Payment system Visa Inc (V) has abandoned its plans to acquire fintech start-up Plaid. According to a Wall Street Journal report, this was influenced by the U.S. Department of Justice’s antitrust lawsuit that contested the proposed deal.
In January last year, Visa announced its intention to buy Plaid, which for the price of $5.3 billion. The companies were then expected to close the deal three to six months after the announcement. According to an article in the Wall Street Journal, the acquisition will allow a broader range of payment options and go beyond Visa cards.
However, the U.S. Department of Justice filed a lawsuit last November seeking to halt the deal. The lawsuit claimed that the purchase of Plaid would eliminate competition from companies entering the online debit card business and would maintain the payments giant’s monopoly on the market. According to the Ministry of Justice, this will lead to a rise in prices, a decrease in innovative developments, and an increase in the market entry barrier for online debit services.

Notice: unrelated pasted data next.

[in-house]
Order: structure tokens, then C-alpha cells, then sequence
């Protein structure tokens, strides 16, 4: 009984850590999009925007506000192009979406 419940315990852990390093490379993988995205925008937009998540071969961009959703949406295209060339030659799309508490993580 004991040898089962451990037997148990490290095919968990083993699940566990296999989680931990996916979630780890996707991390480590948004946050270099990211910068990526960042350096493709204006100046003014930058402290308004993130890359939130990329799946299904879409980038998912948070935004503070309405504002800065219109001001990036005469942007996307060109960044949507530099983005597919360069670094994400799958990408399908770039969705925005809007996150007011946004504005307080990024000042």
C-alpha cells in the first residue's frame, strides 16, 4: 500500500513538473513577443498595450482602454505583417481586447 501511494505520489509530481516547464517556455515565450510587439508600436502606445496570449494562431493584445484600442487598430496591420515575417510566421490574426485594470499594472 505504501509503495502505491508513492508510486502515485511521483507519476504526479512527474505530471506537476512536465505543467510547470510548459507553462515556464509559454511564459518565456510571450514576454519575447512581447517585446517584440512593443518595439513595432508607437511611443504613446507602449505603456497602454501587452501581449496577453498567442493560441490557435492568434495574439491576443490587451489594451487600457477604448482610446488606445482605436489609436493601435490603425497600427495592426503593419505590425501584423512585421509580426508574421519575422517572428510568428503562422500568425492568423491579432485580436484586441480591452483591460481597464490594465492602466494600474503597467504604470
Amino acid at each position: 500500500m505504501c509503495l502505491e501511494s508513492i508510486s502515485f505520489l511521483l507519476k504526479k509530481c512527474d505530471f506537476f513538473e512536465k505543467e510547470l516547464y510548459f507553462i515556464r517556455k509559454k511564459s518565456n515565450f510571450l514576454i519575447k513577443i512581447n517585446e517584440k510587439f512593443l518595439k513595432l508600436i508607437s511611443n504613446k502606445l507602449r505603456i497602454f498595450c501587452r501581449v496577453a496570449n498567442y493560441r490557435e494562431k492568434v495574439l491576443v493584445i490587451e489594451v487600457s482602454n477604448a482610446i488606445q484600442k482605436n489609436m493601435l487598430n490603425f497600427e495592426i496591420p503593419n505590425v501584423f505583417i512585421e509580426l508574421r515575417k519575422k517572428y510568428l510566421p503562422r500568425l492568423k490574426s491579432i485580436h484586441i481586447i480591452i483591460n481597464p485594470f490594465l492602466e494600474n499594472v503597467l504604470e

“Plaid and any other emerging fintech innovators can develop potential ways to compete with Visa online debit services. With additional competition, consumers can anticipate reduced prices and better services,” Makan Delrahim, Chief of the Antimonopoly Department of the Ministry of Justice, stated.
At first, Visa Inc (V) management wanted to contest the claim as they believed they would win. The trial was scheduled to take place in June 2021. Later, the deal was terminated by the company, stating it would require too much time. The WSJ quoted Visa Inc (V) CEO Al Kelly as saying that, “it has been a full year since we announced our intentions to acquire Plaid, and litigation is likely to take a considerable amount of time to resolve fully.”